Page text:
Nussbaum, Martha C. Perfectionist liberalism and political liberalism. Philosophy and Public Affairs. 2011 Winter; 39(1):3–45. Available from: http://dx.doi.org/10.1111/j.1088-4963.2011.01200.x.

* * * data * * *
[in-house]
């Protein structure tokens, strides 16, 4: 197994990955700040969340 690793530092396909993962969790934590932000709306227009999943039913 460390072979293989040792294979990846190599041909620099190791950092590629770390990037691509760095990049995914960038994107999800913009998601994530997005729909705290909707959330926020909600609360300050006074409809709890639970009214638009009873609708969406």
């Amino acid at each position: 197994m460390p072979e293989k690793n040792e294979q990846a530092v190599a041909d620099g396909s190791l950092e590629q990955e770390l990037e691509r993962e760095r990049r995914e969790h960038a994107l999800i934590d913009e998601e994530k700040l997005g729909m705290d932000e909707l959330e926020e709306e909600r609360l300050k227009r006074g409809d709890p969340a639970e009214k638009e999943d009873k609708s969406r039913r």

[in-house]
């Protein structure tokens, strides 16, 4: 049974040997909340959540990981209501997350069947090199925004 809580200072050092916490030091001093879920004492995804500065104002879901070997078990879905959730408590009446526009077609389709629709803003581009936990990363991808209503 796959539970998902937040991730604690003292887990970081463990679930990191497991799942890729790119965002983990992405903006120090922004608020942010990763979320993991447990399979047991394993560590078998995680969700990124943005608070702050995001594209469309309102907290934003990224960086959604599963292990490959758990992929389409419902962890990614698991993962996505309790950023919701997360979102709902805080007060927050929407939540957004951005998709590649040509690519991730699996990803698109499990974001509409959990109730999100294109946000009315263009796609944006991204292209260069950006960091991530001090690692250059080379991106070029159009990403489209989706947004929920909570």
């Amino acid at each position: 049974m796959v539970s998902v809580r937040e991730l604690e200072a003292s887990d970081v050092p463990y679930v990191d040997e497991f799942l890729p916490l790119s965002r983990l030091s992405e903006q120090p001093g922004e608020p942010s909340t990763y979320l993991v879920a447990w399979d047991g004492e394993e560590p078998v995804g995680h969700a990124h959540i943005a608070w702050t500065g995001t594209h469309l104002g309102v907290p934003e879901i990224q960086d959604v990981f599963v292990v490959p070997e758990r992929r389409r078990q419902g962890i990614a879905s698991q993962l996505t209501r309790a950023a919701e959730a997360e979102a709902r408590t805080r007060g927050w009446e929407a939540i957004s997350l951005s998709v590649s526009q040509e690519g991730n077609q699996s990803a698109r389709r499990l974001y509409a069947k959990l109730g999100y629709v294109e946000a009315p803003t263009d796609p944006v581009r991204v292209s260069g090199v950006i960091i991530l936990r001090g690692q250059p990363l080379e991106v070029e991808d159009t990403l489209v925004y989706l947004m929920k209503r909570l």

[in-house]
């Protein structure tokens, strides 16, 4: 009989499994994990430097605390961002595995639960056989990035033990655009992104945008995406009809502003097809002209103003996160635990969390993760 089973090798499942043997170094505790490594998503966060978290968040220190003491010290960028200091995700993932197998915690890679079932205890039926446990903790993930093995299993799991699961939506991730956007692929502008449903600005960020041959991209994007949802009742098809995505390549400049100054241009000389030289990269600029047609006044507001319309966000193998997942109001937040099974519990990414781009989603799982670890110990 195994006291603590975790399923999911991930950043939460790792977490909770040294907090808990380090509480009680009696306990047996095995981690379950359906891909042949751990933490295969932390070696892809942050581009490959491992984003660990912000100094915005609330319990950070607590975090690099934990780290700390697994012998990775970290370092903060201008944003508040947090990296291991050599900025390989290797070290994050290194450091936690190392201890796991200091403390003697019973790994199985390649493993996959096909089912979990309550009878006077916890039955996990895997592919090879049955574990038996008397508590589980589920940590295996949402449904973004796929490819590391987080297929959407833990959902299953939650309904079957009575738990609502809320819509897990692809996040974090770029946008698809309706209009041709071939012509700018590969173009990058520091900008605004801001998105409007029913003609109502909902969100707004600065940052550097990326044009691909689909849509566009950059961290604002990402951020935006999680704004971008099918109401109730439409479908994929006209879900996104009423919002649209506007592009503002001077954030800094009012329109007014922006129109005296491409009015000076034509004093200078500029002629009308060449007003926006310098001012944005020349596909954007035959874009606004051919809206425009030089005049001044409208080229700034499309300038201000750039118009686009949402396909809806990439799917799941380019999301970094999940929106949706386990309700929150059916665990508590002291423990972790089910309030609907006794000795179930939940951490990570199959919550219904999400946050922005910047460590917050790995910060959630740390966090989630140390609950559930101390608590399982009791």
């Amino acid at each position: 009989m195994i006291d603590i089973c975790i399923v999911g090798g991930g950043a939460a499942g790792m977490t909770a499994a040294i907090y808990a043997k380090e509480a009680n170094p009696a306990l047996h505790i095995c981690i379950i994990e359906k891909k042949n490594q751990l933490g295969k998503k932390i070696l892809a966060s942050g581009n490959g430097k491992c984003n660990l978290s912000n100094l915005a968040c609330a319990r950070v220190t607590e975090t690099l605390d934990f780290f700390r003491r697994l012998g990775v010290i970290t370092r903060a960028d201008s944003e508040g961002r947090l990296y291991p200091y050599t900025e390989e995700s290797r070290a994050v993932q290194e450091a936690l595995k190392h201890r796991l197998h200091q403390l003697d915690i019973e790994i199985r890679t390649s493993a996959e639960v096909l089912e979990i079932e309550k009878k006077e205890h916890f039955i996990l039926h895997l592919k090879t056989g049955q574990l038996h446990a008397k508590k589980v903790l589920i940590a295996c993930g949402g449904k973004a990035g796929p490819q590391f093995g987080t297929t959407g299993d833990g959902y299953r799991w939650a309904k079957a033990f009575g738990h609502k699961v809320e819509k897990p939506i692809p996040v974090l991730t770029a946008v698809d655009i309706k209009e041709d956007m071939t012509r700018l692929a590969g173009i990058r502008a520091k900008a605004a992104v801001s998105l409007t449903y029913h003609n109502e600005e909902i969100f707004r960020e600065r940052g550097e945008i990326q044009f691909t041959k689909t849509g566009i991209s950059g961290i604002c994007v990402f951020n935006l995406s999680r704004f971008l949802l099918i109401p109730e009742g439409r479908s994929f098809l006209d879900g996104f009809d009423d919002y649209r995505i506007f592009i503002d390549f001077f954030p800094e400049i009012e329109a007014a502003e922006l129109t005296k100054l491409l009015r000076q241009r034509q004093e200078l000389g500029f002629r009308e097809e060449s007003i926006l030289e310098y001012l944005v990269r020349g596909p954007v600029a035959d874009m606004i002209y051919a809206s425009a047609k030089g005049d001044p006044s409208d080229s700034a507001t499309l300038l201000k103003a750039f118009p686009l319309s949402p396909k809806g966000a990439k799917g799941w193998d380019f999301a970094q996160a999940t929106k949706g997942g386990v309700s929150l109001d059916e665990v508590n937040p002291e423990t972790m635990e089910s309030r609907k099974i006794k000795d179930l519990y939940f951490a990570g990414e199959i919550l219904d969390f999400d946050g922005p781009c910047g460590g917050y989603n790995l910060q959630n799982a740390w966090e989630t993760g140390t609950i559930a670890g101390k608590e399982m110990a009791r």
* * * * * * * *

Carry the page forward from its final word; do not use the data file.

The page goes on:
Nussbaum expounds two rival theoretical frameworks for liberal societal institutions, perfectionist liberalism and political liberalism, and argues for the superiority of political liberalism. Perfectionist liberalism sees certain substantive liberal moral principles about human self-realization or “perfection”, especially moral pluralism (the belief that widely divergent lifestyles can be equally valuable) and personal autonomy, as essential to the success of liberal societal institutions, and calls for these beliefs to be promoted actively by the state. Political liberalism, by contrast, recognizes that in many societies (notably the USA), large subpopulations adhere to systems of ethical belief that are inconsistent with each other and with the beliefs advocated by perfectionist liberalism, and advocates that the state only promote belief in a minimal moral code that can achieve a broad consensus across the population, while still providing a basis for loyalty to liberal societal institutions. The principal tenet of this minimal moral code is respect for persons. Nussbaum argues that employing the power of the state to inculcate a comprehensive set of moral principles, like that of perfectionist liberalism, involves disrespect for persons. Also, as a practical matter, perfectionist liberal indoctrination of the population is unlikely to be successful. On the other hand, teaching people to respect each other does not show disrespect for them, and can achieve a broad consensus. Thus, Nussbaum concludes that political liberalism is superior to perfectionist liberalism.
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